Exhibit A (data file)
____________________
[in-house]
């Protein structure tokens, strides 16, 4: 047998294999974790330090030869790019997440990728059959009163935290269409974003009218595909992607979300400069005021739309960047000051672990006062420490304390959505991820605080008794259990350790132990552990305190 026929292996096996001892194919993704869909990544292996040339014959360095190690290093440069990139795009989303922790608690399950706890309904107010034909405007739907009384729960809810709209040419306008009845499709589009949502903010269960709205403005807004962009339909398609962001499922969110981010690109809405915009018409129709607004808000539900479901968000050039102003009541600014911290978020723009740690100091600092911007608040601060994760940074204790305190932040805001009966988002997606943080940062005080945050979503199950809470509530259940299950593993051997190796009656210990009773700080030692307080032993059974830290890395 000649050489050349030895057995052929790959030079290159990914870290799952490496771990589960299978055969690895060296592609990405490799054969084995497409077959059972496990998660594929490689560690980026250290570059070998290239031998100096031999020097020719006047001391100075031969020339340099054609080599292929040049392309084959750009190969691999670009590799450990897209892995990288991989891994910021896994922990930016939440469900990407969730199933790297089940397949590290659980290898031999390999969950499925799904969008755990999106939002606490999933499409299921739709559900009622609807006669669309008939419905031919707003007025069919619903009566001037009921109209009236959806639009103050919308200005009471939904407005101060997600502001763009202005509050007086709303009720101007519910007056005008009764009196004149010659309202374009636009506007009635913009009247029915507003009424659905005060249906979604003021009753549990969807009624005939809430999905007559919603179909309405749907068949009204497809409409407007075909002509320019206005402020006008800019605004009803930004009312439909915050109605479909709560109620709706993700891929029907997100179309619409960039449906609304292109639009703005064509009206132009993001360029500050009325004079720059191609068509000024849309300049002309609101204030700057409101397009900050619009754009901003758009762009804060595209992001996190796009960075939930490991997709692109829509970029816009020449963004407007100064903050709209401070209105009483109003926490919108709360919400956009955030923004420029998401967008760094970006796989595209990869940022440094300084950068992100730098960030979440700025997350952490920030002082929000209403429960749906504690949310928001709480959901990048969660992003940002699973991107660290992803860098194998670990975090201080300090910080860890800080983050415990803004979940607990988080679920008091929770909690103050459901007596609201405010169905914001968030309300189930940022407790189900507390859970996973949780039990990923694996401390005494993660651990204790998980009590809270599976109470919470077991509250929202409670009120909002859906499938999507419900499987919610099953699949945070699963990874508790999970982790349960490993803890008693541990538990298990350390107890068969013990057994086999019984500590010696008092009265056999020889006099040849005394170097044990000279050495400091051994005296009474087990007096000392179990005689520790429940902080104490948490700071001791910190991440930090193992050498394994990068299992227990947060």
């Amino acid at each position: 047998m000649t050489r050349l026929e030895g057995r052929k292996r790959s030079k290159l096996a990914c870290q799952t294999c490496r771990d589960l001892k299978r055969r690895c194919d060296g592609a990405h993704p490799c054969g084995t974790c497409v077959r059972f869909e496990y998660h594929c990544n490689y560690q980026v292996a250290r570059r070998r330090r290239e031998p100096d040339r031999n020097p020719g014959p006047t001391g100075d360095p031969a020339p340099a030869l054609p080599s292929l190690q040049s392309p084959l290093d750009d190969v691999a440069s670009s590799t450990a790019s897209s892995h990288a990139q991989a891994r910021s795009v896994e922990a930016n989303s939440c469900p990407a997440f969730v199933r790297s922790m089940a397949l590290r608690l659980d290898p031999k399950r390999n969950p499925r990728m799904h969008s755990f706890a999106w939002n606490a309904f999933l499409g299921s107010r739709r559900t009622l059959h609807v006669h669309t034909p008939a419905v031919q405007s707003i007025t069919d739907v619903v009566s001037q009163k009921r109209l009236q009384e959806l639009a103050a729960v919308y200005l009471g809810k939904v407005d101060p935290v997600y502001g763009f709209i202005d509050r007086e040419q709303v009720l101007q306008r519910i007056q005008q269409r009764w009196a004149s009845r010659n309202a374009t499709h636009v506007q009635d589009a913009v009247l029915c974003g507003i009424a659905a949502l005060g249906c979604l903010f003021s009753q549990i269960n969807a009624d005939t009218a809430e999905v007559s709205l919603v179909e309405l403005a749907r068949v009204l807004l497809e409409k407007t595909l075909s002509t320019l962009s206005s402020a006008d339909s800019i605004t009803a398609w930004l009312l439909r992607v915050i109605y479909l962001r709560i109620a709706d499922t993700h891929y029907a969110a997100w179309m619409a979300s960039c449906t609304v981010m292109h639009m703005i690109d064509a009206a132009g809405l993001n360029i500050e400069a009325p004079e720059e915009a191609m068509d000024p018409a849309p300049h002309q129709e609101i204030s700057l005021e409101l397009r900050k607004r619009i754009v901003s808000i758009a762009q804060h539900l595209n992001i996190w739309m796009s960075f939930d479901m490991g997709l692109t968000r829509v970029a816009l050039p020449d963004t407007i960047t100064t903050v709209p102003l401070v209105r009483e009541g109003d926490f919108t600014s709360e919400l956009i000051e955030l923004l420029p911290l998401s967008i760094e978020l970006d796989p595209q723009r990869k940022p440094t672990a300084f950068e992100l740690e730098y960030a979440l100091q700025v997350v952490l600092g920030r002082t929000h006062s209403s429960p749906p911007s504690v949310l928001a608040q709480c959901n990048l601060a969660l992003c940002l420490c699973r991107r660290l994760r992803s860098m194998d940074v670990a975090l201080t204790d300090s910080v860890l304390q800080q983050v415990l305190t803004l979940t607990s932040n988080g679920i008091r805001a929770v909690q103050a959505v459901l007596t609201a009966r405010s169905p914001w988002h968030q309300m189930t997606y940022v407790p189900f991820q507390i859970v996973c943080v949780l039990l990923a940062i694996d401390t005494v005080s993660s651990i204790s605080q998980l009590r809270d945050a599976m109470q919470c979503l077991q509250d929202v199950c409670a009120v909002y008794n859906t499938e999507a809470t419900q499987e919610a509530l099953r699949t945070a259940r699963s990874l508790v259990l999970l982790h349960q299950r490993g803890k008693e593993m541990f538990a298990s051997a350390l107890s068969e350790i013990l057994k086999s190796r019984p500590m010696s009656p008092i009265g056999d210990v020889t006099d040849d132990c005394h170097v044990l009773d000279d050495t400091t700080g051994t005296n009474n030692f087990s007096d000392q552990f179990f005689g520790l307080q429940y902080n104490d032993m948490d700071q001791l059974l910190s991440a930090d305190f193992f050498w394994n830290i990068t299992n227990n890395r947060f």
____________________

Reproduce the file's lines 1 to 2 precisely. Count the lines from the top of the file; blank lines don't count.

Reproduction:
[in-house]
């Protein structure tokens, strides 16, 4: 047998294999974790330090030869790019997440990728059959009163935290269409974003009218595909992607979300400069005021739309960047000051672990006062420490304390959505991820605080008794259990350790132990552990305190 026929292996096996001892194919993704869909990544292996040339014959360095190690290093440069990139795009989303922790608690399950706890309904107010034909405007739907009384729960809810709209040419306008009845499709589009949502903010269960709205403005807004962009339909398609962001499922969110981010690109809405915009018409129709607004808000539900479901968000050039102003009541600014911290978020723009740690100091600092911007608040601060994760940074204790305190932040805001009966988002997606943080940062005080945050979503199950809470509530259940299950593993051997190796009656210990009773700080030692307080032993059974830290890395 000649050489050349030895057995052929790959030079290159990914870290799952490496771990589960299978055969690895060296592609990405490799054969084995497409077959059972496990998660594929490689560690980026250290570059070998290239031998100096031999020097020719006047001391100075031969020339340099054609080599292929040049392309084959750009190969691999670009590799450990897209892995990288991989891994910021896994922990930016939440469900990407969730199933790297089940397949590290659980290898031999390999969950499925799904969008755990999106939002606490999933499409299921739709559900009622609807006669669309008939419905031919707003007025069919619903009566001037009921109209009236959806639009103050919308200005009471939904407005101060997600502001763009202005509050007086709303009720101007519910007056005008009764009196004149010659309202374009636009506007009635913009009247029915507003009424659905005060249906979604003021009753549990969807009624005939809430999905007559919603179909309405749907068949009204497809409409407007075909002509320019206005402020006008800019605004009803930004009312439909915050109605479909709560109620709706993700891929029907997100179309619409960039449906609304292109639009703005064509009206132009993001360029500050009325004079720059191609068509000024849309300049002309609101204030700057409101397009900050619009754009901003758009762009804060595209992001996190796009960075939930490991997709692109829509970029816009020449963004407007100064903050709209401070209105009483109003926490919108709360919400956009955030923004420029998401967008760094970006796989595209990869940022440094300084950068992100730098960030979440700025997350952490920030002082929000209403429960749906504690949310928001709480959901990048969660992003940002699973991107660290992803860098194998670990975090201080300090910080860890800080983050415990803004979940607990988080679920008091929770909690103050459901007596609201405010169905914001968030309300189930940022407790189900507390859970996973949780039990990923694996401390005494993660651990204790998980009590809270599976109470919470077991509250929202409670009120909002859906499938999507419900499987919610099953699949945070699963990874508790999970982790349960490993803890008693541990538990298990350390107890068969013990057994086999019984500590010696008092009265056999020889006099040849005394170097044990000279050495400091051994005296009474087990007096000392179990005689520790429940902080104490948490700071001791910190991440930090193992050498394994990068299992227990947060």